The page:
Taylor M.M.,AgriculturalResearch Service Eastern Regional Research Center |
Medina M.B.,AgriculturalResearch Service Eastern Regional Research Center |
Lee J.,AgriculturalResearch Service Eastern Regional Research Center |
Bumanlag L.P.,AgriculturalResearch Service Eastern Regional Research Center |
And 3 more authors.
Journal of the American Leather Chemists Association | Year: 2013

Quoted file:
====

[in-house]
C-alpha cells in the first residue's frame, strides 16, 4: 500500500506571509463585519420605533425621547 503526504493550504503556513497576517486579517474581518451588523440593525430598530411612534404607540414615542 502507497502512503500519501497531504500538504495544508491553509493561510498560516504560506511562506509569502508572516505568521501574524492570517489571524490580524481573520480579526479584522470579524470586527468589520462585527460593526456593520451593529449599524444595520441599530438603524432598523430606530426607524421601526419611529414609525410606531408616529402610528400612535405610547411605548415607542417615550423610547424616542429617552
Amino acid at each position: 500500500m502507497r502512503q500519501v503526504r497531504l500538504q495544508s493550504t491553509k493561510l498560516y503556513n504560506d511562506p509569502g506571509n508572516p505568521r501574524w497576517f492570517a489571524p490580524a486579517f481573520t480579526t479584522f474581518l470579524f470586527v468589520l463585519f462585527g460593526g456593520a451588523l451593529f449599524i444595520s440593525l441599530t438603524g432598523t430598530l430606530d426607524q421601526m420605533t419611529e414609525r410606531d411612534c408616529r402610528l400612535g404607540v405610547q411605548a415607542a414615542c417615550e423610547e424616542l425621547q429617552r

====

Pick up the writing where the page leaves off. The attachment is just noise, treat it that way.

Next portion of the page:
In prior research, we demonstrated that gelatin could be modified with quebracho to produce products whose physicochemical properties would enable them to be used effectively as fillers in leather processing, and that leather resulting from this treatment had improved subjective properties with little effect on mechanical properties. In an extension of the study, the tannin, tara was examined for its potential in gelatin modification. The advantage for using tara is that it gives an almost colorless product, which would be desirable in production of light colored leather, as well as imparting light fastness to the leather. The conditions for optimal tara modification of gelatin were determined and the products characterized. In this present study, these taramodified gelatins were evaluated as fillers in the treatment of wet blue and wet white. In addition, the rate of uptake of the product was also examined using an analysis developed at ERRC for the measurement of polyphenols in foods. It was found that the treated leathers, when evaluated for their subjective properties (handle, fullness, break and color), demonstrated improved properties. There were no significant differences in treated and control samples of wet blue and wet white, with respect to the mechanical properties (tensile strength, elongation, Young's Modulus, toughness index and tear strength). SEM examination of fiber structure showed differences in treated and untreated samples. Thus, another sustainable, economical resource, the polyphenolic tara, in conjunction with gelatin, has further shown its potential for use in leather production.